Being in Australia, I started out with exactly the same question, xiahouzi. I've found that in attending vege swaps (regular, moneyless, small community trading events), people are always swapping seedlings and seeds as well. This is a really useful way to source quality seeds, given they're simply backyard gardeners saving the seeds from their favourite veges.
I've obtained or given away seeds for beans, marigolds and mustard greens in this way already this season. And I've received or given away seedlings for Lebanese cucumbers, rosemary, Black Russian tomatoes, aloe vera, various lettuces, parsleys, basil and a foot-tall apricot sapling! That would give you an idea of how vigourous the swapping can be.
My local vege swap at West Croydon (which anyone is most welcome to attend if travelling through Adelaide) is one of Australia's best examples. See http://users.tpg.com.au/vegeswap
There is a list of regular swaps around Australia at http://www.ceres.org.au/node/114 but that information appears slightly outdated so you might have to do a bit of localised research or try to start your own local swap to proceed.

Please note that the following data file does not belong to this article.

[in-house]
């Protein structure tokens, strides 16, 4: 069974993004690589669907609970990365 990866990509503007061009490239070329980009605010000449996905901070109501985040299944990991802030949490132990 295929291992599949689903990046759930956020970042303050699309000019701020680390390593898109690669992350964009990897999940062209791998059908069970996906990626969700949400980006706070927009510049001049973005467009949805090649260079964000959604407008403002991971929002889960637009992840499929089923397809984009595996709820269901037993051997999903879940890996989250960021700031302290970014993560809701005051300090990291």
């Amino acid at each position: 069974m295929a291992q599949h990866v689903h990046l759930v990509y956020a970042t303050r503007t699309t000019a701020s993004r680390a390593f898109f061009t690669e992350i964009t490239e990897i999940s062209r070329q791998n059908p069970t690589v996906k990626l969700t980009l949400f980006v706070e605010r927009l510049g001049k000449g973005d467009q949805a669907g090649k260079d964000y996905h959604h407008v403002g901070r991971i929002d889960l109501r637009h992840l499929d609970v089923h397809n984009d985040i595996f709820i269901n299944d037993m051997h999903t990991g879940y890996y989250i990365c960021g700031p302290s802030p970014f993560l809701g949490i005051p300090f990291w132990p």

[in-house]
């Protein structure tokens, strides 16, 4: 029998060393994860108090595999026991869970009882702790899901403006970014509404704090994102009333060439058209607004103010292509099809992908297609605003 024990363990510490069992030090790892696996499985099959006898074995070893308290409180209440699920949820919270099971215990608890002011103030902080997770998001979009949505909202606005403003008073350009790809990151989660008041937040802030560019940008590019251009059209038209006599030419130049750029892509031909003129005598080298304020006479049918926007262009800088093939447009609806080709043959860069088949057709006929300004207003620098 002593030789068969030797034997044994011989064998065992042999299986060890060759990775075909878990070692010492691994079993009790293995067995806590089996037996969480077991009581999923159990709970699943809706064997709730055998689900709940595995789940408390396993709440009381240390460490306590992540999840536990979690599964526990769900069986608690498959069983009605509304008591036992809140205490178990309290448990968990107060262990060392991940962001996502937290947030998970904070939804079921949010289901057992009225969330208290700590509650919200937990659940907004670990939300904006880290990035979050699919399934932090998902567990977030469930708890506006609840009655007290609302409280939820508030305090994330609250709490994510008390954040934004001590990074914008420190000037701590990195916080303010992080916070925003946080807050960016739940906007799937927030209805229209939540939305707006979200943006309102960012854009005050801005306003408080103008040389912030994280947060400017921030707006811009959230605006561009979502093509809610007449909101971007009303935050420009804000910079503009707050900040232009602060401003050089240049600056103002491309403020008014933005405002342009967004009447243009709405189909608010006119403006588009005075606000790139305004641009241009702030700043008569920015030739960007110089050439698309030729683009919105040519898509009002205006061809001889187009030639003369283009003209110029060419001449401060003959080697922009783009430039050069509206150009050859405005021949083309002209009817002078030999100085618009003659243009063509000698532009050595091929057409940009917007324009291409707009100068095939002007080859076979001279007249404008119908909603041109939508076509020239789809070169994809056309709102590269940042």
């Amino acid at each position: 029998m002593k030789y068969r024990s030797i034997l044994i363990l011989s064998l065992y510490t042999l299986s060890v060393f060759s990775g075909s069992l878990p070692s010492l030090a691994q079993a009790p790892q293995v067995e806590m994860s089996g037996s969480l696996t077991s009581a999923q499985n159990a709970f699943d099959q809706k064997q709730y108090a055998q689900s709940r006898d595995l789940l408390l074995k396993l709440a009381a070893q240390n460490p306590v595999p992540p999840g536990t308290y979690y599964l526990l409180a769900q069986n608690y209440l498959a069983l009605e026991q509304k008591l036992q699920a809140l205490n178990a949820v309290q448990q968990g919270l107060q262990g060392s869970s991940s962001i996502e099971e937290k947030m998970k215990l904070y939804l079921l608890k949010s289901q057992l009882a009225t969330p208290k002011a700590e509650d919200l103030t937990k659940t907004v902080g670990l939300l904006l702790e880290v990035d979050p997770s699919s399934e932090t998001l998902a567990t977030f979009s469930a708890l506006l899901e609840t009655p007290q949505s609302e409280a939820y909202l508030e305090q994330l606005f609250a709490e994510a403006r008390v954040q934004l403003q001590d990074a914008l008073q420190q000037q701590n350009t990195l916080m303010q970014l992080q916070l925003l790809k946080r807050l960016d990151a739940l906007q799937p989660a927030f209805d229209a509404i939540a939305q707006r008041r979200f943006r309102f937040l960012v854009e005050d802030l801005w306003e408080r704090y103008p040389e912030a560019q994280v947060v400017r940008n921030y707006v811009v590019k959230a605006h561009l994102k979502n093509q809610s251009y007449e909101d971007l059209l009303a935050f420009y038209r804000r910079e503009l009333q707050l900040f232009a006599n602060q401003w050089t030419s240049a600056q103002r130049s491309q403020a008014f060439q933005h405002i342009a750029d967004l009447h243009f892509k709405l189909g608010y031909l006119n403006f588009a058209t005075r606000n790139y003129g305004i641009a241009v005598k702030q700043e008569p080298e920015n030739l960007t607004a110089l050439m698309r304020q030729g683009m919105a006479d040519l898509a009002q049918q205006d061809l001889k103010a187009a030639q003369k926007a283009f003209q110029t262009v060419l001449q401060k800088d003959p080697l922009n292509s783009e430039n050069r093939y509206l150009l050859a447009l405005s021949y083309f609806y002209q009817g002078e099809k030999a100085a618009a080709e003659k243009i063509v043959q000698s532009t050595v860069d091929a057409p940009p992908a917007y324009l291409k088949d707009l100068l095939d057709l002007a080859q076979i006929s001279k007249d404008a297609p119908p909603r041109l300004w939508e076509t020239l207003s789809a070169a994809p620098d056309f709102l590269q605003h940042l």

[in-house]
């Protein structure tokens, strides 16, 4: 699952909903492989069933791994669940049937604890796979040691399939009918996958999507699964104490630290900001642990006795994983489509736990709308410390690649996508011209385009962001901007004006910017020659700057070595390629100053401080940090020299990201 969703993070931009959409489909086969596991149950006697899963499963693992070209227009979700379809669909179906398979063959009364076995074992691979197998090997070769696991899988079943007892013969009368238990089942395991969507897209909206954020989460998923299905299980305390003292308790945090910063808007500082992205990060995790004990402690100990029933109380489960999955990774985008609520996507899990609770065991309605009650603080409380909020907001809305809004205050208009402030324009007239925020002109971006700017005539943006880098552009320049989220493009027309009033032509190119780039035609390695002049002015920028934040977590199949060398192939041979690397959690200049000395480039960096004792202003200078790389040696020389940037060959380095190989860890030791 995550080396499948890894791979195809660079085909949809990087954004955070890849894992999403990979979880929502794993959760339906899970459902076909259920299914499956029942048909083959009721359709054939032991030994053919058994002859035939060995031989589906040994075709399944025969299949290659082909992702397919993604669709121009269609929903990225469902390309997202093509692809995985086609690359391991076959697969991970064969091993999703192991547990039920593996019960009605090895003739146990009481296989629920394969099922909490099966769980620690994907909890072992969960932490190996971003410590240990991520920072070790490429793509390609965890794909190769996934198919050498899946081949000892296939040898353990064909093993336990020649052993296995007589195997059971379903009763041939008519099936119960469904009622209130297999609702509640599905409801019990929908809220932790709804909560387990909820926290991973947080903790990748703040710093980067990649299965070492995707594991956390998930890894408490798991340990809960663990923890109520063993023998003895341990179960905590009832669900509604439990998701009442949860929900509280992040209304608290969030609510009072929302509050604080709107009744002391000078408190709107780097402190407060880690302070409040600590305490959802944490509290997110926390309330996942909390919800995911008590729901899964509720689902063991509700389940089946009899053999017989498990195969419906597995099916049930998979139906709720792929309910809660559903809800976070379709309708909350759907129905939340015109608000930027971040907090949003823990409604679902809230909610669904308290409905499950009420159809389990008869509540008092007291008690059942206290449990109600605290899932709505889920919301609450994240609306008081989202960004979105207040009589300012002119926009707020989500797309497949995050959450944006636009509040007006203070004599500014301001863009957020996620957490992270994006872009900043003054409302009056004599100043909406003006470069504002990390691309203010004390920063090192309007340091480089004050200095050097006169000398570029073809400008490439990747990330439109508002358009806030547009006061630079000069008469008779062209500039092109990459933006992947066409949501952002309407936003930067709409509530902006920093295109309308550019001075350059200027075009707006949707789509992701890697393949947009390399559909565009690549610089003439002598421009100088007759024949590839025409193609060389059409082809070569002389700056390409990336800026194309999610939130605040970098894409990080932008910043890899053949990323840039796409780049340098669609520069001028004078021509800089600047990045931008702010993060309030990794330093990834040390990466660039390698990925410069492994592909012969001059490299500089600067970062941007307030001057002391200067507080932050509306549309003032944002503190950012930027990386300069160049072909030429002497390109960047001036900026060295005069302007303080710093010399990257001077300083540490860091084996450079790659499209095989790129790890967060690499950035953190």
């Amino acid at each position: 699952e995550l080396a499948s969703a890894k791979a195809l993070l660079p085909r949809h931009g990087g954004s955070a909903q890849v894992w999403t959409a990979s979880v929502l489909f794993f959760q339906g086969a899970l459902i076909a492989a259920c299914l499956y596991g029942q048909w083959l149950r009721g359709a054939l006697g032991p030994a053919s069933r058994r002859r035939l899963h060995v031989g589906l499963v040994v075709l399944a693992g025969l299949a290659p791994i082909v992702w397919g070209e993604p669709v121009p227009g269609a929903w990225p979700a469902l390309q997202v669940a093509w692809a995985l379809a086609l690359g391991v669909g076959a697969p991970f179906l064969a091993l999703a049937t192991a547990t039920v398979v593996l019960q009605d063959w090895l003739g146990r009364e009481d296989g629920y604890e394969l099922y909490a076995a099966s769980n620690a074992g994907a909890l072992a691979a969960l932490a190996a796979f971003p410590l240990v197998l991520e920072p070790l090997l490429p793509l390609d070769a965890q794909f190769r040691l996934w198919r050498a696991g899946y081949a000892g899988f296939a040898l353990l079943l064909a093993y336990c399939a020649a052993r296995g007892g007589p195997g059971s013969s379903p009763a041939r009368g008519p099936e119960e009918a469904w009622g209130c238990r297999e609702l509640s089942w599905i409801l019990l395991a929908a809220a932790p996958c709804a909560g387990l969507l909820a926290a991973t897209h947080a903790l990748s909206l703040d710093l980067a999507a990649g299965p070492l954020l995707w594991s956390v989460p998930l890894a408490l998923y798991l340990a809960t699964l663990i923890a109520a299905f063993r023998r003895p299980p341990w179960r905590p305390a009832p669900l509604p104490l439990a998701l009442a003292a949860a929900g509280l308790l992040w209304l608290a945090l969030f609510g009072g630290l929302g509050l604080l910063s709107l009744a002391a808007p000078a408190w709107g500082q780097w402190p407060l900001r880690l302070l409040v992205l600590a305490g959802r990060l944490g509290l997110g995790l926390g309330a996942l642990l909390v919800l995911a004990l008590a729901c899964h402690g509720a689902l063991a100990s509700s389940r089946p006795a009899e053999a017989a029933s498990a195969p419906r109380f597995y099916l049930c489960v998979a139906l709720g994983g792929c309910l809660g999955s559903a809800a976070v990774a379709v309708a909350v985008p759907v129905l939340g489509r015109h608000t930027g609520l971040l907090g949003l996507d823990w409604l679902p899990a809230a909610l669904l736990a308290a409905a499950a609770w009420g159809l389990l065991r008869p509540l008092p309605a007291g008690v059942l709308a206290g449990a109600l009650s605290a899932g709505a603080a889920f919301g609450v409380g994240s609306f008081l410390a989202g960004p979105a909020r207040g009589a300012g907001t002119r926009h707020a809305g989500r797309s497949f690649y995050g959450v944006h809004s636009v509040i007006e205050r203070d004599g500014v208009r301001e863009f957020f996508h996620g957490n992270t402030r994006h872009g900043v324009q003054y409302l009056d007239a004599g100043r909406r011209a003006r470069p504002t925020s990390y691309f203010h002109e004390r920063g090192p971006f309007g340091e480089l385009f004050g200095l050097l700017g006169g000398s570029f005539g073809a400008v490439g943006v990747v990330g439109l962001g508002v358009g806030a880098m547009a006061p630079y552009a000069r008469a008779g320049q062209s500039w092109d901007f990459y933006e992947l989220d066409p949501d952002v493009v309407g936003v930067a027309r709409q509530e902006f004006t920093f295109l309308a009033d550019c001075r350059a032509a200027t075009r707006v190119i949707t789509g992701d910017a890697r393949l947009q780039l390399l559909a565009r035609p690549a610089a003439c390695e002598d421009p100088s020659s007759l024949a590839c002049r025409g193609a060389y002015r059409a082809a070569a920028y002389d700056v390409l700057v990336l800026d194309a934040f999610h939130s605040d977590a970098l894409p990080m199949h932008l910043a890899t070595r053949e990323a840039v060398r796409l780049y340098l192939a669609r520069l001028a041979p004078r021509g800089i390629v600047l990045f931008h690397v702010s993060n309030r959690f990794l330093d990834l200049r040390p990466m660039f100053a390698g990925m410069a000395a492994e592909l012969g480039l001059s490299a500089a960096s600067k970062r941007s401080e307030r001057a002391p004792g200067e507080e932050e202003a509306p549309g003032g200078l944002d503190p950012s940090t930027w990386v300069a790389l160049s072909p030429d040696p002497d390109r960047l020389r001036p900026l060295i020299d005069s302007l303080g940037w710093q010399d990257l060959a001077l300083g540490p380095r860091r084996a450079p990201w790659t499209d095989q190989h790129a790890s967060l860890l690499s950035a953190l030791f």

I'm not sure if the concept is widespread internationally, but if someone else knows, feel free to chip in and add to this answer.
UPDATE (24 Feb 2012): I've since discovered dedicated seed swaps are also occurring all over the country. If you can get in contact with one person from a local gardening or seed saving community you'll be pleasantly surprised at the passion for seed saving that occurs quietly without much reflection of that activity on the web.
Recently I went along to a local seed savers meeting and picked up a year's worth of vege seeds and some flower bulbs to attract the bees. Many of these were seeds you can't easily buy because they're the offspring of plants cultivated over many years by some dedicated gardener, shared in the gardening community and typically genetically distinct in some way that home gardeners prize.